Getting people to feel the need is not about price, shipping, features, or any other detail. It’s simply that emotional connection—yes, I want this.
The next step is a snap judgment about whether or not the product is trustworthy. They say don’t judge a book by its cover, but we totally do.
That sense of trust is either felt or not felt almost immediately. People don’t spend time reading to get that sense, it’s usually based on the design.
This is why aesthetics and professionalism matter a lot.
It’s why you dress up for an interview, even if the job itself doesn’t require dressing up.
An eCommerce site needs to immediately appear professional. It should follow fairly recent design conventions and convey that sense of trust. Shoppers should be able to glance at the site and think—yeah, this is legit.
So people see something they like and want it, they get a vague sense of trust, and then they make a decision. That decision comes quick. Notice we haven’t discussed features or prices or shipping options.
The decision comes first.
This is part of why so many online shoppers abandon their carts. They already made the decision to buy and started checking out when some kind of red flag pops up. Maybe the shipping is too expensive or too slow or their preferred payment method isn’t accepted.
When stores stopped accepting PayPal, they generally saw a 30% drop in sales. Why? People who use PayPal see it as a pile of money separate from their bank account, and it feels like extra cash. So they’re more willing to spend it. But if you don’t let them use PayPal, they’re less likely to buy.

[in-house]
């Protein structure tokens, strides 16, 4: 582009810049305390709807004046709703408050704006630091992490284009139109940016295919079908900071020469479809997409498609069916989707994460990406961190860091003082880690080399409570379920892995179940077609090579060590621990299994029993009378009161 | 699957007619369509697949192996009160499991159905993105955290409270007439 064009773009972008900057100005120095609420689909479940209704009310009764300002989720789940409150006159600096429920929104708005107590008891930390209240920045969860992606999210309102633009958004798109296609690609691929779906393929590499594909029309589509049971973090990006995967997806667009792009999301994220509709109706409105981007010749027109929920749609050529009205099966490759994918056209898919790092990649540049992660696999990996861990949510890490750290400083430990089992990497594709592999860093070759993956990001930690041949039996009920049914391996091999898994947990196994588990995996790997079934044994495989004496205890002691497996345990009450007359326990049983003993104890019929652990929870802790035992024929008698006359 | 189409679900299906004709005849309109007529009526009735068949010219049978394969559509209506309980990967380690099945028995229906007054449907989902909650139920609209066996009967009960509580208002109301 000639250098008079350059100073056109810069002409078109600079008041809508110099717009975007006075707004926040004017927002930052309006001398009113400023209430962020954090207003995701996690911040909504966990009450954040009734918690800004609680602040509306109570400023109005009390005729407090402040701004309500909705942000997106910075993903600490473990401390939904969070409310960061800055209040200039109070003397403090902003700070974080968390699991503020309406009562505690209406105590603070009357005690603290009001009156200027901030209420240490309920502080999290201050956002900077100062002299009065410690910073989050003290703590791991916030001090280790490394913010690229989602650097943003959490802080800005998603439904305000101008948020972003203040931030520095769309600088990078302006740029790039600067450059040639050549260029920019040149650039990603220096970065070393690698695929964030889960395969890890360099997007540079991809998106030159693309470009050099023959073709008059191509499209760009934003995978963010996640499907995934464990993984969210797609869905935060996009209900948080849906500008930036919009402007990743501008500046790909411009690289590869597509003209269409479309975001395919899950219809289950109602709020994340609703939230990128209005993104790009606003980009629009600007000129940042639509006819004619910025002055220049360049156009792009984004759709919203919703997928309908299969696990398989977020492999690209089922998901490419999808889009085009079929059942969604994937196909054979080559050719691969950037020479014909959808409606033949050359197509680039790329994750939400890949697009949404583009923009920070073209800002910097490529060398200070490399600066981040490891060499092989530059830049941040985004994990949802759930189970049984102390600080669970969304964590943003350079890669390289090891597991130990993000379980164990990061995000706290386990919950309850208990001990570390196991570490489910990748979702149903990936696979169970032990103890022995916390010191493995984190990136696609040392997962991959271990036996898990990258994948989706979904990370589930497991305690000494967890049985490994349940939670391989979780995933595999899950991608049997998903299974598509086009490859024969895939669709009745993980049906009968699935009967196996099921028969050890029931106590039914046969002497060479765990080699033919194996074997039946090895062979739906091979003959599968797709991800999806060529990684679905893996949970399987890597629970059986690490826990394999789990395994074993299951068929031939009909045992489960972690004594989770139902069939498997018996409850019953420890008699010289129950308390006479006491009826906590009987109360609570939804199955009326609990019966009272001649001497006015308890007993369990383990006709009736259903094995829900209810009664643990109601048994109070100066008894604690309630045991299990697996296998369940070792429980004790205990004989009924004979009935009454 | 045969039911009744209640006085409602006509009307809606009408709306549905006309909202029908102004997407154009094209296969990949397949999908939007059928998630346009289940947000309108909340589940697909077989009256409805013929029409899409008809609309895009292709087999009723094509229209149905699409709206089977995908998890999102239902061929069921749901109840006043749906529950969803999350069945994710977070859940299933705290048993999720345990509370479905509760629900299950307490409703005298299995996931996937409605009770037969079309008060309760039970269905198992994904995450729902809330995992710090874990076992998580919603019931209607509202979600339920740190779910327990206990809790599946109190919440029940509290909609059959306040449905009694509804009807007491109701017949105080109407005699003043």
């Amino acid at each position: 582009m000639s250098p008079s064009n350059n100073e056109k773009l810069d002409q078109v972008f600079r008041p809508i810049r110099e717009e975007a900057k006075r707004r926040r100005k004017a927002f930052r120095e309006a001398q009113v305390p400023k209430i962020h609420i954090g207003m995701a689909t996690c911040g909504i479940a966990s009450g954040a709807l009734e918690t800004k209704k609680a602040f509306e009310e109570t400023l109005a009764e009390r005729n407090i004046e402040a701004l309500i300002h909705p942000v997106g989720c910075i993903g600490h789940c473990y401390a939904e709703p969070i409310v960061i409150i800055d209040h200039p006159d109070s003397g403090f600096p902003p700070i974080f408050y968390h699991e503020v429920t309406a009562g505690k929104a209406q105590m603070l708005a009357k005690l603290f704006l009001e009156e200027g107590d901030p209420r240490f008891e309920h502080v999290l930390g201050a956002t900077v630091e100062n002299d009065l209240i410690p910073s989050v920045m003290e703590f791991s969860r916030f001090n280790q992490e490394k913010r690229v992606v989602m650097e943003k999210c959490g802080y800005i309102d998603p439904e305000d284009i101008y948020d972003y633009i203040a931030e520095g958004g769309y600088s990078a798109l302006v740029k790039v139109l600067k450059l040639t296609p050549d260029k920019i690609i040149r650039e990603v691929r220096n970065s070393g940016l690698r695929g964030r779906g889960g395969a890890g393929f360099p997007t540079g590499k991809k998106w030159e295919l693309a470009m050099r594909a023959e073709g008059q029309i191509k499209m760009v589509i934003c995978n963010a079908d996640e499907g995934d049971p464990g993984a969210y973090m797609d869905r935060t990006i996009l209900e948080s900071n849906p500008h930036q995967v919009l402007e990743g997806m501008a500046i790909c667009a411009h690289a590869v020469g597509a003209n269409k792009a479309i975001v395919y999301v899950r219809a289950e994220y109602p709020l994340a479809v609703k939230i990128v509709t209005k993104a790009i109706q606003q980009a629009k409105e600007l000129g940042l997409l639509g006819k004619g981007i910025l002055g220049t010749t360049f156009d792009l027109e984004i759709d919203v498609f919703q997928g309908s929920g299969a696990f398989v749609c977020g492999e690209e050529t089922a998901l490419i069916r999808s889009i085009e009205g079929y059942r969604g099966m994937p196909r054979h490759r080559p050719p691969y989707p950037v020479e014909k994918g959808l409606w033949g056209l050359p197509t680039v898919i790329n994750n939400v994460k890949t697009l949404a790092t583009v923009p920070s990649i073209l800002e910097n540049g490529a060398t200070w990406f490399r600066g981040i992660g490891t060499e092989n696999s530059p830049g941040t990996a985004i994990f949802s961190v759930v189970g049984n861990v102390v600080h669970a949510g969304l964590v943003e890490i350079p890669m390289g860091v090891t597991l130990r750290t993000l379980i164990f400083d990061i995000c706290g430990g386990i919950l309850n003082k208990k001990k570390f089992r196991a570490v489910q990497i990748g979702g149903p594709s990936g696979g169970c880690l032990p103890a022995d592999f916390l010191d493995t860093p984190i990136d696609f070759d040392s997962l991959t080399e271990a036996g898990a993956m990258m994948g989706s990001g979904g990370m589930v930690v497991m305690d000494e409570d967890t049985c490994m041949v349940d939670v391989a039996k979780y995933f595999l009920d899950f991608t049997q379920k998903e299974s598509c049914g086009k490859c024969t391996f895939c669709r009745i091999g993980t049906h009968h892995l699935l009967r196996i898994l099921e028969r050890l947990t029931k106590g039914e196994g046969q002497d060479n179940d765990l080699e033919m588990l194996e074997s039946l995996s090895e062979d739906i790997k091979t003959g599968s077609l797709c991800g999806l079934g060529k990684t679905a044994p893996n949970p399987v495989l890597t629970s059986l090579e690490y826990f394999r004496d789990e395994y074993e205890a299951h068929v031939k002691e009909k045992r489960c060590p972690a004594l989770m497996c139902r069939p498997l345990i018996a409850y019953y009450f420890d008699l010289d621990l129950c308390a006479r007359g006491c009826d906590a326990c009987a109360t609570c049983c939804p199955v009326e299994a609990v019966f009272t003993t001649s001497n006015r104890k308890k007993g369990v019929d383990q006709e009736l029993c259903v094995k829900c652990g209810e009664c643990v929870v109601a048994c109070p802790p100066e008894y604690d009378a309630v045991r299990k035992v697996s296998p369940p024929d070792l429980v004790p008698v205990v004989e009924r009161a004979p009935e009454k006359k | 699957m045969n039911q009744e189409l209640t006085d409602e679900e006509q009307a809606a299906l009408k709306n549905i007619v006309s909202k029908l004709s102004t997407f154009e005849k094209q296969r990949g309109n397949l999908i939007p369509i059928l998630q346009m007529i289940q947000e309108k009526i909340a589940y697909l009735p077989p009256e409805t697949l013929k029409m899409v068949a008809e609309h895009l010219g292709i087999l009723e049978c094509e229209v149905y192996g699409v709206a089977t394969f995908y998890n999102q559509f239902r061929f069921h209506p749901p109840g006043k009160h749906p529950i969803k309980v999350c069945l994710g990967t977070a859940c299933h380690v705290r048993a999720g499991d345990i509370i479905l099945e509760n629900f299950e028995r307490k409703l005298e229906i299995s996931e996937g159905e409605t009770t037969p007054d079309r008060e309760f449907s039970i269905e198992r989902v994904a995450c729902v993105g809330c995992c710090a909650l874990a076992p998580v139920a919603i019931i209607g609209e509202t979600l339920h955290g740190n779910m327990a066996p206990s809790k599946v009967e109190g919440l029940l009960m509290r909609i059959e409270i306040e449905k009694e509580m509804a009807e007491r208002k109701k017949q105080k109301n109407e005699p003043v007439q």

So there are a few things you can do to help grease that decision:
- Accept multiple forms of payment.
- Keep the checkout process simple and free of roadblocks that might kill a decision.
- Reviews can be a super simple method of social proof and way to answer questions. Though it helps to know if a reviewer’s perspective is relevant, so metadata on reviewers are helpful (this is available in the Better Reviews for WooCommerce plugin by Liquid Web).
- Product comparisons can also be a way to help shoppers make that decision. Allowing shoppers to filter different features and find exactly what they’re looking for is going to make it easier to make that decision. The WooCommerce Product Table plugin can help with that.
Once people have made that decision, they’re eager to justify it. They want to know they made the right choice.
Imagine having to explain a purchasing decision to your boss or spouse.
This is where post-purchase and onboarding emails are critical. Don’t just send receipts and shipping info; send something that helps justify the decision. Send case studies of how people used (and loved) the product. Tell them everything they can get out of the purchase. Buyer’s remorse is real, so you want to underline that they made the right decision.
Emphasize how great it is and help them justify the purchase and feel good about it.
The final step of the process is sharing. It helps justify the decision and make us feel better about it when other people buy the same thing. So we share our purchase.
This starts the cycle all over again as more people see something they want. And it’s effective:
- 70% of millennial consumers are influenced by the recommendations of their peers when it comes to buying decisions.
- 30% of consumers are more likely to buy a product recommended by a non-celebrity blogger.
Make Brains Work for You
So to influence eCommerce decision-making you need to motivate people’s brains and feed into the cycle.
That doesn’t happen with a rational and text-heavy case for your product. It happens with photos, videos, good design, reviews, testimonials, and more.
Work to make that emotional connection with your customers quickly.